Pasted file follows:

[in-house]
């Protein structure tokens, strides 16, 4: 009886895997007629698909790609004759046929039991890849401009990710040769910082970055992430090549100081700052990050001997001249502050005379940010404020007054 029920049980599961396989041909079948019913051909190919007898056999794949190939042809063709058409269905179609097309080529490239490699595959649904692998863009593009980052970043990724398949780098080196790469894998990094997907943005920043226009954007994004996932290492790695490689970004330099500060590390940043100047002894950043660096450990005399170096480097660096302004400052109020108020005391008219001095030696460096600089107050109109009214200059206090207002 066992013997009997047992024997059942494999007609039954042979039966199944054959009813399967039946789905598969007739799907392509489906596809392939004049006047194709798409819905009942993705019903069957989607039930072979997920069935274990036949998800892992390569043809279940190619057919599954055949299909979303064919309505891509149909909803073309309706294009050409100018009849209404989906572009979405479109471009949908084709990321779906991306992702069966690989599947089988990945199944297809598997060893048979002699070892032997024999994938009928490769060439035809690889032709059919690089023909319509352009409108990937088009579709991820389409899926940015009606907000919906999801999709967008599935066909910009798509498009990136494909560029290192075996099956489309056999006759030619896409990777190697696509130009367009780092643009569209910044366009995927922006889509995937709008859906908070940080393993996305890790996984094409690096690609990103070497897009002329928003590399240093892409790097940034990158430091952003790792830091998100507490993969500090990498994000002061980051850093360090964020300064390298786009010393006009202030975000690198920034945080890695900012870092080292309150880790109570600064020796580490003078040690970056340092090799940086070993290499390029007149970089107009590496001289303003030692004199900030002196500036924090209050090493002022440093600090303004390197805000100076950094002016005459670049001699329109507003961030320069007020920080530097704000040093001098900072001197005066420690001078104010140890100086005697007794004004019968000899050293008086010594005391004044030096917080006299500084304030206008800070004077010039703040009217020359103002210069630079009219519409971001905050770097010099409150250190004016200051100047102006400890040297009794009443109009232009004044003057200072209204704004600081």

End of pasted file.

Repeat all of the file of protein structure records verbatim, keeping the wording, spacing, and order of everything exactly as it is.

[in-house]
């Protein structure tokens, strides 16, 4: 009886895997007629698909790609004759046929039991890849401009990710040769910082970055992430090549100081700052990050001997001249502050005379940010404020007054 029920049980599961396989041909079948019913051909190919007898056999794949190939042809063709058409269905179609097309080529490239490699595959649904692998863009593009980052970043990724398949780098080196790469894998990094997907943005920043226009954007994004996932290492790695490689970004330099500060590390940043100047002894950043660096450990005399170096480097660096302004400052109020108020005391008219001095030696460096600089107050109109009214200059206090207002 066992013997009997047992024997059942494999007609039954042979039966199944054959009813399967039946789905598969007739799907392509489906596809392939004049006047194709798409819905009942993705019903069957989607039930072979997920069935274990036949998800892992390569043809279940190619057919599954055949299909979303064919309505891509149909909803073309309706294009050409100018009849209404989906572009979405479109471009949908084709990321779906991306992702069966690989599947089988990945199944297809598997060893048979002699070892032997024999994938009928490769060439035809690889032709059919690089023909319509352009409108990937088009579709991820389409899926940015009606907000919906999801999709967008599935066909910009798509498009990136494909560029290192075996099956489309056999006759030619896409990777190697696509130009367009780092643009569209910044366009995927922006889509995937709008859906908070940080393993996305890790996984094409690096690609990103070497897009002329928003590399240093892409790097940034990158430091952003790792830091998100507490993969500090990498994000002061980051850093360090964020300064390298786009010393006009202030975000690198920034945080890695900012870092080292309150880790109570600064020796580490003078040690970056340092090799940086070993290499390029007149970089107009590496001289303003030692004199900030002196500036924090209050090493002022440093600090303004390197805000100076950094002016005459670049001699329109507003961030320069007020920080530097704000040093001098900072001197005066420690001078104010140890100086005697007794004004019968000899050293008086010594005391004044030096917080006299500084304030206008800070004077010039703040009217020359103002210069630079009219519409971001905050770097010099409150250190004016200051100047102006400890040297009794009443109009232009004044003057200072209204704004600081």